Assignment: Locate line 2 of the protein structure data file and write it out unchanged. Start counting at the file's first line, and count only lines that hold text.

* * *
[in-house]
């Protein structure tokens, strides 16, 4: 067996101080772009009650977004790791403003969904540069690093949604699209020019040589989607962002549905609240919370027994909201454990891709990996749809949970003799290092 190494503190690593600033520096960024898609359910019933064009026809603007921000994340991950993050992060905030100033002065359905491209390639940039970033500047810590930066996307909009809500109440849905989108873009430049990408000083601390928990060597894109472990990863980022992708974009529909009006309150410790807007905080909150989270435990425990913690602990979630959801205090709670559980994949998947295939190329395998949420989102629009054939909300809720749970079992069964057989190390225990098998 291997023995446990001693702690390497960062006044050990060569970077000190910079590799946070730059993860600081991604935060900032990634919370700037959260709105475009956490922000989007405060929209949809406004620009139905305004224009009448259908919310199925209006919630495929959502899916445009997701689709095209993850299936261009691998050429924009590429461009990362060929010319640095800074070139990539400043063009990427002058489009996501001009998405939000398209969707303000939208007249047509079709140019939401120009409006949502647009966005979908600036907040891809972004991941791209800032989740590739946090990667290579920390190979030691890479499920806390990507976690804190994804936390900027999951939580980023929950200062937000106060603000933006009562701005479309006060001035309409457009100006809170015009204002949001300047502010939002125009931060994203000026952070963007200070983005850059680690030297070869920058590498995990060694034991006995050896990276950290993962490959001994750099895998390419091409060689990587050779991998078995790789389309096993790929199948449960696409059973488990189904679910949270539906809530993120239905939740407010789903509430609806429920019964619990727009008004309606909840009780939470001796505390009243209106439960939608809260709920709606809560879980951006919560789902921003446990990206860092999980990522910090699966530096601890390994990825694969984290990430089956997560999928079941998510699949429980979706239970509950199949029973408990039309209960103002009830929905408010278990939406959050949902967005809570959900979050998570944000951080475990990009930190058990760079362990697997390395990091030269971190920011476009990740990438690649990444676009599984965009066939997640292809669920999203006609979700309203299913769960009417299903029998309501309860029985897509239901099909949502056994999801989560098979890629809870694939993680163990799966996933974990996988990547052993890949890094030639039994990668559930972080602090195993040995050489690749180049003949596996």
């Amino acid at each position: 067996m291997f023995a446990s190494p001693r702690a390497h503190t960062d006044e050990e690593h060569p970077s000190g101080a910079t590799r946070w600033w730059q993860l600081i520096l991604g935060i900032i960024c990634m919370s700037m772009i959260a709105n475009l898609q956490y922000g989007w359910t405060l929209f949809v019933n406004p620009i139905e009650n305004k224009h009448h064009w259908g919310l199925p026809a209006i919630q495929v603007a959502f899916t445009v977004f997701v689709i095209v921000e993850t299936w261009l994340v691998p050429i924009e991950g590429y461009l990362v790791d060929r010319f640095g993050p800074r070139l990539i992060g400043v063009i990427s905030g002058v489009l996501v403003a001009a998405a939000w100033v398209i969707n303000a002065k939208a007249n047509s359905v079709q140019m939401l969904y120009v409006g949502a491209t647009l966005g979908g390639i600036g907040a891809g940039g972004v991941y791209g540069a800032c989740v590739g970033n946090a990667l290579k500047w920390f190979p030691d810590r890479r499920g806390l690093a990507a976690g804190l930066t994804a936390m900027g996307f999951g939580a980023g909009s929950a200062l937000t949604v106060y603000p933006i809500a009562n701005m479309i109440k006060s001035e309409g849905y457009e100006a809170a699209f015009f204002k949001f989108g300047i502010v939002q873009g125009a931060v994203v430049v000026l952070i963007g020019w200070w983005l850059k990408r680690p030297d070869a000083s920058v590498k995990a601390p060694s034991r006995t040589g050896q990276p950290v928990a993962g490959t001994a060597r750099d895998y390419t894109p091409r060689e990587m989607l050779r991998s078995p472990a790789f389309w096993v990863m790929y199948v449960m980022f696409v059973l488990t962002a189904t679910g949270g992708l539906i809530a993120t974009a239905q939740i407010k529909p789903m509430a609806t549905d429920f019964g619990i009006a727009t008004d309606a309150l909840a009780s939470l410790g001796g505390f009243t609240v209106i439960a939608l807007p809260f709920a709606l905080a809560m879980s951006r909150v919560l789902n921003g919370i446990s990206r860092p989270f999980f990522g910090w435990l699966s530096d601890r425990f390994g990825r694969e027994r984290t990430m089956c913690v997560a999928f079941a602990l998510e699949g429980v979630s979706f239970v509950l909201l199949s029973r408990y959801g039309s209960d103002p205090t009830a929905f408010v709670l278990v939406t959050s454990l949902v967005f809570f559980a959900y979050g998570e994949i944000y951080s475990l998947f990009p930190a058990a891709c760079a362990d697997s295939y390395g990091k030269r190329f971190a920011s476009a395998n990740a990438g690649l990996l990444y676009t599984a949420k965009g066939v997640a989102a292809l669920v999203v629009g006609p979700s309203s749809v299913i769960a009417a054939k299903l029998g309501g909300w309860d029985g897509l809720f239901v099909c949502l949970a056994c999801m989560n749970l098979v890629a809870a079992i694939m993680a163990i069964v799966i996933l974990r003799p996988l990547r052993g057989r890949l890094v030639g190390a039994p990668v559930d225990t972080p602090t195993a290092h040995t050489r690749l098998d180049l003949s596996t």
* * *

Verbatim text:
């Protein structure tokens, strides 16, 4: 067996101080772009009650977004790791403003969904540069690093949604699209020019040589989607962002549905609240919370027994909201454990891709990996749809949970003799290092 190494503190690593600033520096960024898609359910019933064009026809603007921000994340991950993050992060905030100033002065359905491209390639940039970033500047810590930066996307909009809500109440849905989108873009430049990408000083601390928990060597894109472990990863980022992708974009529909009006309150410790807007905080909150989270435990425990913690602990979630959801205090709670559980994949998947295939190329395998949420989102629009054939909300809720749970079992069964057989190390225990098998 291997023995446990001693702690390497960062006044050990060569970077000190910079590799946070730059993860600081991604935060900032990634919370700037959260709105475009956490922000989007405060929209949809406004620009139905305004224009009448259908919310199925209006919630495929959502899916445009997701689709095209993850299936261009691998050429924009590429461009990362060929010319640095800074070139990539400043063009990427002058489009996501001009998405939000398209969707303000939208007249047509079709140019939401120009409006949502647009966005979908600036907040891809972004991941791209800032989740590739946090990667290579920390190979030691890479499920806390990507976690804190994804936390900027999951939580980023929950200062937000106060603000933006009562701005479309006060001035309409457009100006809170015009204002949001300047502010939002125009931060994203000026952070963007200070983005850059680690030297070869920058590498995990060694034991006995050896990276950290993962490959001994750099895998390419091409060689990587050779991998078995790789389309096993790929199948449960696409059973488990189904679910949270539906809530993120239905939740407010789903509430609806429920019964619990727009008004309606909840009780939470001796505390009243209106439960939608809260709920709606809560879980951006919560789902921003446990990206860092999980990522910090699966530096601890390994990825694969984290990430089956997560999928079941998510699949429980979706239970509950199949029973408990039309209960103002009830929905408010278990939406959050949902967005809570959900979050998570944000951080475990990009930190058990760079362990697997390395990091030269971190920011476009990740990438690649990444676009599984965009066939997640292809669920999203006609979700309203299913769960009417299903029998309501309860029985897509239901099909949502056994999801989560098979890629809870694939993680163990799966996933974990996988990547052993890949890094030639039994990668559930972080602090195993040995050489690749180049003949596996």